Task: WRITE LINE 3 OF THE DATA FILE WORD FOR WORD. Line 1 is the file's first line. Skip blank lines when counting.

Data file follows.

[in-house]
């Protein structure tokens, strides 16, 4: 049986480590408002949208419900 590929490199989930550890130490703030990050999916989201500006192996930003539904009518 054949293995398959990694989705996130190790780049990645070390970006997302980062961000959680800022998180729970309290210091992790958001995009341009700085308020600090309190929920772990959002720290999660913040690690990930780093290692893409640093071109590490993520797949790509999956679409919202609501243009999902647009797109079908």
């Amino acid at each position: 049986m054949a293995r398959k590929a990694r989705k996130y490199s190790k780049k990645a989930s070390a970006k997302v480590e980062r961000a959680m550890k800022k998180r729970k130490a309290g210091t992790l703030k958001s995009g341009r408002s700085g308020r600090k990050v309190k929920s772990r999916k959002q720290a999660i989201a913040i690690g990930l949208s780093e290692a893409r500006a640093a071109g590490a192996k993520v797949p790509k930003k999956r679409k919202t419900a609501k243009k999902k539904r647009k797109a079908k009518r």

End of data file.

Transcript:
């Amino acid at each position: 049986m054949a293995r398959k590929a990694r989705k996130y490199s190790k780049k990645a989930s070390a970006k997302v480590e980062r961000a959680m550890k800022k998180r729970k130490a309290g210091t992790l703030k958001s995009g341009r408002s700085g308020r600090k990050v309190k929920s772990r999916k959002q720290a999660i989201a913040i690690g990930l949208s780093e290692a893409r500006a640093a071109g590490a192996k993520v797949p790509k930003k999956r679409k919202t419900a609501k243009k999902k539904r647009k797109a079908k009518r």